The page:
Too, on the engineering side, we can go on about 'gab' versus progress, where we know that the latter is hard to measure though it can be done. The former is always problematic, probably by necessity.

We also can look at the lowering dollar. How can this have come about when the US (Uncle Sam) talks (brags about) the 'capitalist' game? Well, we've talked about that, too, as mainly an issue more related to keeping the coffers of the few full. Turns out, though, that we've done so in the US using extracts from the pockets of many others. For how long can this be sustained?

Judy Shelton (see also Stable money) in the WSJ article (The Weak-Dollar Threat to World Order) looks at various reasons and the consequences of the current status. It's not pretty, folks. Anyway, the article is full of clever turns of phrase, such as things like "sleight-of-hand monetary policy" and like what we see with the title. In that case, the question is what is better, a gold standard (Note: 'gold' is being used since that was the standard [albeit erroneously] at one time; we could use anything, such as an element -- the key issue is what is a sustainable growth rate -- medical metaphors [morbidity, for one] may very well be apropos) or a gab standard? Some actually think that this is a foregone conclusion.

Oh, one sees that those who fell for the abstractionistic advances of the 20th century have really caused a lot of grief.

One case in point is that the supply-chain idea of globalization can fail in more ways than we've allowed ourselves to consider. Okay, we've seen both engineering and financial failings.

Now, let's look at agriculture. Has anyone ever thought about having a garden (or did so)? Seems almost to be a human right. Also, remember the idea behind the Victory Garden? Well, the World Bank and others have been telling others, of the developing mode, that they (the super rich) will supermarket-chain food to them. These countries were told not to have their own effort; consequently, many places cannot even do any type of sustenance farming in a reasonable fashion now.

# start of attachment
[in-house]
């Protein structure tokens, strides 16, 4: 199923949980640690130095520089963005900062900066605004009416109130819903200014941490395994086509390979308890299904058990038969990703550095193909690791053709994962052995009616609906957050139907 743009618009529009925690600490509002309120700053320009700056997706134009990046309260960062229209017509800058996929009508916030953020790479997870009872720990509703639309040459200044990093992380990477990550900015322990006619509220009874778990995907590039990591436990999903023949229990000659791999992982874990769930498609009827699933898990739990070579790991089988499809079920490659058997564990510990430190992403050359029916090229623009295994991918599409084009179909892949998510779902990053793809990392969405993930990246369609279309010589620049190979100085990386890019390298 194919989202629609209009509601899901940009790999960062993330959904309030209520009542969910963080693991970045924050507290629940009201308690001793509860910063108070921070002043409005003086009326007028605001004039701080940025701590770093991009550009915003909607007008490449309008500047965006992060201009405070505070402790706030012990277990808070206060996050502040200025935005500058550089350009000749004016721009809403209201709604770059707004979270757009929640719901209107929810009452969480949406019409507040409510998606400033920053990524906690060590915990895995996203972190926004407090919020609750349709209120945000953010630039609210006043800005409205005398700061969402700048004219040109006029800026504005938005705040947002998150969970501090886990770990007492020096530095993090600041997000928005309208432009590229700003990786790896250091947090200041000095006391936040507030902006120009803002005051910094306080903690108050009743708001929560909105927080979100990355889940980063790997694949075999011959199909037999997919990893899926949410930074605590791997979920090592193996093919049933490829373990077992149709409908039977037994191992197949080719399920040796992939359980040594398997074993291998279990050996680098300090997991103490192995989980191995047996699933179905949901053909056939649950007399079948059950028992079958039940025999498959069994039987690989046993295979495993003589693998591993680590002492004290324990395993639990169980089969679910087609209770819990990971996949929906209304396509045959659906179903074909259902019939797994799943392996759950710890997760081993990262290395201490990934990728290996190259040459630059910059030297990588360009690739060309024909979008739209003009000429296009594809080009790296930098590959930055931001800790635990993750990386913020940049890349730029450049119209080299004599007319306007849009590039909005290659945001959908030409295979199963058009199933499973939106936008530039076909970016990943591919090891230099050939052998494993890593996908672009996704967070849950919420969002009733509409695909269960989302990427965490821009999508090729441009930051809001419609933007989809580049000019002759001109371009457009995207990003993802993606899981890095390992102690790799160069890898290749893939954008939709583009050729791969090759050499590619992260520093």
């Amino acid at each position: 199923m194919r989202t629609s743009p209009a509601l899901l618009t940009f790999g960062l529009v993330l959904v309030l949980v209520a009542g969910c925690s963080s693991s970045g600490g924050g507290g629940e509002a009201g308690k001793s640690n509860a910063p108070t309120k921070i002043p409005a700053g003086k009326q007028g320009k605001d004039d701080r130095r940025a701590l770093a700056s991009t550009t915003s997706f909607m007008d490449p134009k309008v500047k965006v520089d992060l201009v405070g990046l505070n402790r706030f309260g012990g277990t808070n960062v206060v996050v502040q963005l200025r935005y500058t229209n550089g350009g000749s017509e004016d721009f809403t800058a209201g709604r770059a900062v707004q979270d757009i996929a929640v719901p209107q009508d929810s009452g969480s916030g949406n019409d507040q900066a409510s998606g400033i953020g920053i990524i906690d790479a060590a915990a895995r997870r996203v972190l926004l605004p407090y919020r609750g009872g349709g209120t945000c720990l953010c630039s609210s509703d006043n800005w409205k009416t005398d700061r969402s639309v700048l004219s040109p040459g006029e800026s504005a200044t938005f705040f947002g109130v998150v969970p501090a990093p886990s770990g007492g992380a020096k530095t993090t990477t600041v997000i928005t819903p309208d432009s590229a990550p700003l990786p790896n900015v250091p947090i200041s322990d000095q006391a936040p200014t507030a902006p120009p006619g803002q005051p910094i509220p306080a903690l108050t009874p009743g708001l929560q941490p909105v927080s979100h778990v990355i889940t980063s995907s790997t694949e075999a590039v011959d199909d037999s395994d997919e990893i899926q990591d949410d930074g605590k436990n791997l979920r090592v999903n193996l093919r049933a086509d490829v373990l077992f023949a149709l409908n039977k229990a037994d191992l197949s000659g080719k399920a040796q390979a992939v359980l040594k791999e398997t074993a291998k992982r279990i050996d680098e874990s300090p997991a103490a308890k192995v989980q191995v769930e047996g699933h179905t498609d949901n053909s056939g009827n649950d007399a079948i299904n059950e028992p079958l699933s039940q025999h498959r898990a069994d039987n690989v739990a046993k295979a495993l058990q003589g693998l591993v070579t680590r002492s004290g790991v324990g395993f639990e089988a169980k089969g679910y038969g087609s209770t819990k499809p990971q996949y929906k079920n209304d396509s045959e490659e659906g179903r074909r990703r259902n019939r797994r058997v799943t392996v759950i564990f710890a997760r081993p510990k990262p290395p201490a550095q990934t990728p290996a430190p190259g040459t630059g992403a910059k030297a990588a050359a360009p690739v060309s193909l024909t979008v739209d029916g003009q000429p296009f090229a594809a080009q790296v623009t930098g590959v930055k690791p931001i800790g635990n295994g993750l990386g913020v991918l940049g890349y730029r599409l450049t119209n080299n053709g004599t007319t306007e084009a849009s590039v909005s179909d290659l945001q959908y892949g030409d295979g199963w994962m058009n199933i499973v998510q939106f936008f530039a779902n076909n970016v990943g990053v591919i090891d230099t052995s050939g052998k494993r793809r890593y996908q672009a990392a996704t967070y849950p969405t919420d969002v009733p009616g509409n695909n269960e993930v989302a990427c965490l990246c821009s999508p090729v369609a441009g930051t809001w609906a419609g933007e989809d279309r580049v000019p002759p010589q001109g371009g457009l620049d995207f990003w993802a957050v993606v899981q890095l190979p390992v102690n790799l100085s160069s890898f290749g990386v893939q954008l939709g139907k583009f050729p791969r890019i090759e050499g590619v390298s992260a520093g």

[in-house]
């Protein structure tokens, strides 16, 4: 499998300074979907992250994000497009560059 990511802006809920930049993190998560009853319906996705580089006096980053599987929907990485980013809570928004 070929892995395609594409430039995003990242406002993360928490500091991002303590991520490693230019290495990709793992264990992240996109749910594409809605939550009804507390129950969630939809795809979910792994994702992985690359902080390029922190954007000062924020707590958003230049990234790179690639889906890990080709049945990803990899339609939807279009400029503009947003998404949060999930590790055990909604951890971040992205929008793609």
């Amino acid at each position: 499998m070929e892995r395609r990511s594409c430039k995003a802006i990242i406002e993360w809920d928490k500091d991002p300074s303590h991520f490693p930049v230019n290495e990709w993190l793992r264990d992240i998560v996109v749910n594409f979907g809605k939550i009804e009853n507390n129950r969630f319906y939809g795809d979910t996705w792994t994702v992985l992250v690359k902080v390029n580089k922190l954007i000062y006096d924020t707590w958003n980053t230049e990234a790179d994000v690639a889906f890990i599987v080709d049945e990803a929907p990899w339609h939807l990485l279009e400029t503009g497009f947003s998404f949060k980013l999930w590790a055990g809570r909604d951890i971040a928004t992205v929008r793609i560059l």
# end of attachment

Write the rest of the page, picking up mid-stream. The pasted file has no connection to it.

What silly notions these are, all of this stuff. It has been 'rich' and supposedly smarter people telling everyone else what to do. Oh, I know, that's not new. It's just that technology and mathematics has allowed us to spread pain faster and further now.

See the WSJ for an article titled, Food Crisis Forces New Look at Farming. Makes one wonder what other ways the 'smart' set will be screwing it up for those who, in many cases, have no champion. By the way, of what is a CEO champion of?

There is a lot more to cover. It's interesting that the subprime problem has precipitated some of this review, yet that a whole house of cards has had such a very shaky basis portends what?


01/15/2015 -- One of the most-read, of late, as things do look unsettling. Did we learn anything?

06/23/2013 -- Ben sure has talked up (gabbed to) the investors; a recent downturn offers a lot to think about.

03/23/2012 -- Ben is doing a series of four lectures on his, and the FED's, role.

11/08/2009 -- The gigantic chimera needs proper attention.

09/08/2009 -- Heterodox covers several things, but here the suggestion leans towards the energy-based approach to money and value.

08/24/2009 -- Last year, Ben blinked and panicked. He frantically pulled out all stops as if with no thought for tomorrow. Now, he has no use for 'mea culpa' big daddy that he is. Ben, start to unwind now. The Vienna School's view that these things are undecidable (which is a computational issue) is right on.

08/17/2009 -- As promised, FEDaerated is here.

06/15/2009 -- Globalization, and capitalism, now a dirty word, according to one in private equity.

04/27/2009 -- The IMF who sits on a lot of gold got about $1T more to play with.

03/30/2009 -- Near-zero will be looked at more closely.

02/13/2009 -- Debate continues.

12/16/2008 -- Shoes continue to drop, but they are of several types.

10/20/2008 -- It got even worse throughout the year, from Ben's blink, through spitting in the face of savers, to bailouts (what?) of those touting capitalism.

07/31/2008 -- It's not enough to rant and spout off. So, let's start something constructive by looking at money and what it is.

Modified: 01/15/2015

Monday, June 9, 2008

Oops and types

We have seen how oops are related to 'oops and loops and are studied by various engineering foci, such as control, risk, etc. Oops can be small or large, with a wide range of consequences.

One problem that we face is that nothing is really a replay of the past; the PLM mindsets need to remember this. Too, those who look to Lean need to understand better what is behind this thing.

So, given that we're living a big 'experiment' in an unknown lab, we have to be careful, especially if our decisions affect others. It's like this, folks. Look, keep your oops (however motivated and whatever you might think is best for me) to yourself. If I want to do something stupid, I'll let you know.

Just this past week, I read several articles in many publications that deal with oops. We'll get into each of these; here is a brief listing.